One of the most important lessons we can learn from the global pandemic is that it’s inadvisable to take our health for granted. While it may not be possible to prevent every illness or infection, there are steps you can start taking now to improve your health and wellbeing in the future. Why not start working towards your long-term health goals today?
Improved heart and lung function
Looking after your heart and lungs is crucial for good health. The most important risk factors to be aware of when protecting the cardiovascular system are high blood pressure, smoking and inactivity. High blood pressure (hypertension) can increase the risk of heart attacks and strokes, and it often goes unnoticed as there are no obvious symptoms. If you haven’t had your blood pressure checked in the last 12 months, it’s a good idea to book an appointment. Being overweight, living a sedentary lifestyle, smoking, drinking excessively and a poor diet can all elevate the risk of hypertension.
Smoking is a major risk factor for respiratory illnesses and many forms of cancer. Giving up isn’t easy, but there is help and support available. For those who are keen to cut down, but are struggling to curb cravings, using nicotine replacement methods or switching to e-liquid and e-cigarettes may help. There are also group support sessions available through your GP surgery and local pharmacy. Being more active is one of the best ways to lower the risk of cardiovascular disease. Aim to complete 150 minutes of moderate exercise per week. This doesn’t have to involve running on a treadmill for hours or spending the afternoon lifting weights or doing sit-ups. You can include all kinds of activities, from dance and spin classes to bike rides, hikes and Pilates sessions.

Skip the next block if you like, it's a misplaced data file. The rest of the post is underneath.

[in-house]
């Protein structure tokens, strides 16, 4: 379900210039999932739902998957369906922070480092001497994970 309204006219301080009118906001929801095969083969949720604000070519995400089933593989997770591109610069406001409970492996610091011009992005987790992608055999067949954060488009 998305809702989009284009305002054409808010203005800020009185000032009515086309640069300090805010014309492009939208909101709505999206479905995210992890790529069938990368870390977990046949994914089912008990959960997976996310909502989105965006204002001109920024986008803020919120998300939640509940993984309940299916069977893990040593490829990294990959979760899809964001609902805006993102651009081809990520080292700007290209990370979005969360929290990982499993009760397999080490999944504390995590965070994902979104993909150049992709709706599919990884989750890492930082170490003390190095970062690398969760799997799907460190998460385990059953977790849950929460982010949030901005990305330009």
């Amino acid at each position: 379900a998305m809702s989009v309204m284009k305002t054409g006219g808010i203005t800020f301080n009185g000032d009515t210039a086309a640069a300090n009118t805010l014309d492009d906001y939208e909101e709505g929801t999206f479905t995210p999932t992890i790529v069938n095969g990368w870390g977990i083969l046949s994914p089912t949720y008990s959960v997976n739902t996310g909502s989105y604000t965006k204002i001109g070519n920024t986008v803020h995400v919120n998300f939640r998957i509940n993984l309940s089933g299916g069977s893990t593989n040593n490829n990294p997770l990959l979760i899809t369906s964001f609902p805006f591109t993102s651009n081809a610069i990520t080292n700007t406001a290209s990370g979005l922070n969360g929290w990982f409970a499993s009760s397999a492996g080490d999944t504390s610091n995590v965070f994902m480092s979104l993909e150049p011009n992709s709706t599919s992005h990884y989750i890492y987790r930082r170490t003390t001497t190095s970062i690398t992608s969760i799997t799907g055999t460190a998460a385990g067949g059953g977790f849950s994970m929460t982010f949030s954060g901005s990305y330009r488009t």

Being healthy isn’t just about having strong muscles and bones. It’s also critical to look after your mental health. Practising self-care and seeking advice when you notice that things aren’t quite right can help to boost wellbeing and reduce the risk of mental health issues. Self-help strategies you may want to try include regular exercise, meditation and massage therapy, creative activities and taking time out to enjoy hobbies, to socialise and to get out into the open air. Talking about how you feel can help you to process and manage emotions, and some people also find painting, writing or songwriting a cathartic means of expressing thoughts and worries.
It’s important to remember that feeling low and being anxious are natural human emotions, but if you go through spells where you feel like you can’t control your emotions, it’s impossible to switch off, or you can’t find the energy, hope or optimism to get out of bed in the morning, there is help out there. Contact your GP and look into initiatives run by mental health charities in your local area.
Taking good care of your body and mind now can lead to health improvements you can enjoy for decades to come. If your health has been on the back-burner, now is the time to start putting it first.